The recorded data were also used to automatically generate excel files (Microsoft Corporation, http://www.microsoft.com/) containing data to be analyzed using statistical analysis software (SPSS Inc., http://www.spss.com/). More details on the methodology are given in Figure S3. A list of parameters calculated is given in Appendix S1.

Obtaining spatial data from leaf samples

Leaves harvested on the same day showed variations in venation patterns (Figure S1). To analyze variations in pattern parameters, leaves harvested on the same day were therefore grouped, and the average leaf shape for that day was computed. Each leaf and its vein pattern was then warped to the average shape using a second-order polynomial transformation (Wolberg, 1992). The position of each vein pattern feature on the average shape could then be determined, e.g. position of loop centroids, free vein endings and branching nodes (Figure 5). Whilst warping was necessary to map all data to a common shape, it slightly altered individual leaf patterns, therefore warped positions were recorded whilst retaining pre-warping parameter values such as loop areas and segment lengths. New excel files were generated containing original calculated parameters with adjusted loops and vein segment positions (Appendix S1). These data were further analyzed using SPSS.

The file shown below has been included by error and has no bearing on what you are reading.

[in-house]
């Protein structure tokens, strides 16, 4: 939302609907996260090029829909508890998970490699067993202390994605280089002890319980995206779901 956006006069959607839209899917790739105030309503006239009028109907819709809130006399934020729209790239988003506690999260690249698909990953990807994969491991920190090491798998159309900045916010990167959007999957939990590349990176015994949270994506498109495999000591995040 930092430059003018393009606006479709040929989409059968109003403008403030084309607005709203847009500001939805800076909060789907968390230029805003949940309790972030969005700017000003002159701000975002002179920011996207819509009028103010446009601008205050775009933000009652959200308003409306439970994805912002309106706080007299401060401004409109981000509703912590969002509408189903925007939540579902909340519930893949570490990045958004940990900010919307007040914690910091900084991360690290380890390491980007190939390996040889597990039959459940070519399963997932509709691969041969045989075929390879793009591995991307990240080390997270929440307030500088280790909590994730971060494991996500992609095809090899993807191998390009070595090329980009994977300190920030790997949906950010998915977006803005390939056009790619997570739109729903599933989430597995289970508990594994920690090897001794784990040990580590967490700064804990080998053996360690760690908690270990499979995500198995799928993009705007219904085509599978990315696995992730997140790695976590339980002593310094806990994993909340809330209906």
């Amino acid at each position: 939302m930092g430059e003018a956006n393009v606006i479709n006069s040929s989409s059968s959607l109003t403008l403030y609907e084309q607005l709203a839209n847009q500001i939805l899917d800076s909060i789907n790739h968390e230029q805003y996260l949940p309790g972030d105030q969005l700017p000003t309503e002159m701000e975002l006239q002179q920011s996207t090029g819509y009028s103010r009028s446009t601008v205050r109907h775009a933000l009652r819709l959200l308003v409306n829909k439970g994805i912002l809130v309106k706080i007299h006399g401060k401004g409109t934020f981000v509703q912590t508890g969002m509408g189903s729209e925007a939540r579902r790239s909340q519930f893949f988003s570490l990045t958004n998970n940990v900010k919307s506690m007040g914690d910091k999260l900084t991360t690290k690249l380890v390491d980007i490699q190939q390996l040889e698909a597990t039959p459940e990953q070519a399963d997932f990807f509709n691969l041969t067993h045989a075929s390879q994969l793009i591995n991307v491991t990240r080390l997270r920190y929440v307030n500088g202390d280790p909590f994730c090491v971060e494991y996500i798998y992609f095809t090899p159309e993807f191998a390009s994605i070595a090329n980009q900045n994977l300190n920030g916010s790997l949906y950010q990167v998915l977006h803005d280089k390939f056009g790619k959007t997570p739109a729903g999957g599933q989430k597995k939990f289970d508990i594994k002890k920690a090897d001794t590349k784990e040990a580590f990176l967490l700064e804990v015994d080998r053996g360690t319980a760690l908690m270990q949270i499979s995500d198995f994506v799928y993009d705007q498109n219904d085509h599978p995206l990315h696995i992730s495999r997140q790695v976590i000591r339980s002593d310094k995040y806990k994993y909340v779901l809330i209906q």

Programs were written using Matlab to calculate and display parameters such as mean vein densities and loop areas or shapes as they varied in space for a given time point (Figure 5). Vein densities were calculated from warped vein patterns in various regions of a grid superimposed to the average leaf shape. Because loop data represent surfaces and covered most of the leaf, we used a grid-free approach, as shown in Figure 5. The Matlab ‘contourf’ function was used to generate contour maps. Due to pattern variability between leaves, at some points on the surface means were calculated from fewer than 15 samples (Figure S4). However, the mean was calculated from 15 samples for most of the leaf blade for most stages, with DAS8 and 9 having larger areas for which the mean was calculated from a smaller number of samples.


We thank Kirill Yankelevich and Julie Gupta (University of Ottawa, Canada) for help with vein digitization, and Enrico Coen (John Innes Centre, UK) and Przemyslaw Prusinkiewicz (University of Canada, Calgary) for providing facilities during the early stages of this work (lab space and computer facilities, respectively). We thank an anonymous reviewer for helpful comments on an early version of the manuscript. This work was funded by an NSERC Discovery grant to A.-G.R.-L., and early stages of the work were supported by an Alberta Ingenuity fellowship and a Pacific Institute for the Mathematical Sciences fellowship (to A.-G.R.-L.).